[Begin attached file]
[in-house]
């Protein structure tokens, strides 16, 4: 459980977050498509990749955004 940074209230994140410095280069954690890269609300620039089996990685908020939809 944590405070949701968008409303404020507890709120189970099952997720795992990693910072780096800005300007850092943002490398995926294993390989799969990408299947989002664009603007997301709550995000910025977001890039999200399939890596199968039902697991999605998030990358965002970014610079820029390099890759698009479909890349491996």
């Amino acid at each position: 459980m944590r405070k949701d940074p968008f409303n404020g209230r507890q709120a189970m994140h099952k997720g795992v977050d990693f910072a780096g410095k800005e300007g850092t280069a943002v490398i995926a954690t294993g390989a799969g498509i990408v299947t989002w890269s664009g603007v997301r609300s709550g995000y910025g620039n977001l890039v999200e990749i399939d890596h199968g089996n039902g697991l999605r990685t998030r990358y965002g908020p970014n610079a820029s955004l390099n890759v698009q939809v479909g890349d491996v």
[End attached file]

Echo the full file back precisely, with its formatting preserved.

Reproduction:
[in-house]
């Protein structure tokens, strides 16, 4: 459980977050498509990749955004 940074209230994140410095280069954690890269609300620039089996990685908020939809 944590405070949701968008409303404020507890709120189970099952997720795992990693910072780096800005300007850092943002490398995926294993390989799969990408299947989002664009603007997301709550995000910025977001890039999200399939890596199968039902697991999605998030990358965002970014610079820029390099890759698009479909890349491996």
């Amino acid at each position: 459980m944590r405070k949701d940074p968008f409303n404020g209230r507890q709120a189970m994140h099952k997720g795992v977050d990693f910072a780096g410095k800005e300007g850092t280069a943002v490398i995926a954690t294993g390989a799969g498509i990408v299947t989002w890269s664009g603007v997301r609300s709550g995000y910025g620039n977001l890039v999200e990749i399939d890596h199968g089996n039902g697991l999605r990685t998030r990358y965002g908020p970014n610079a820029s955004l390099n890759v698009q939809v479909g890349d491996v």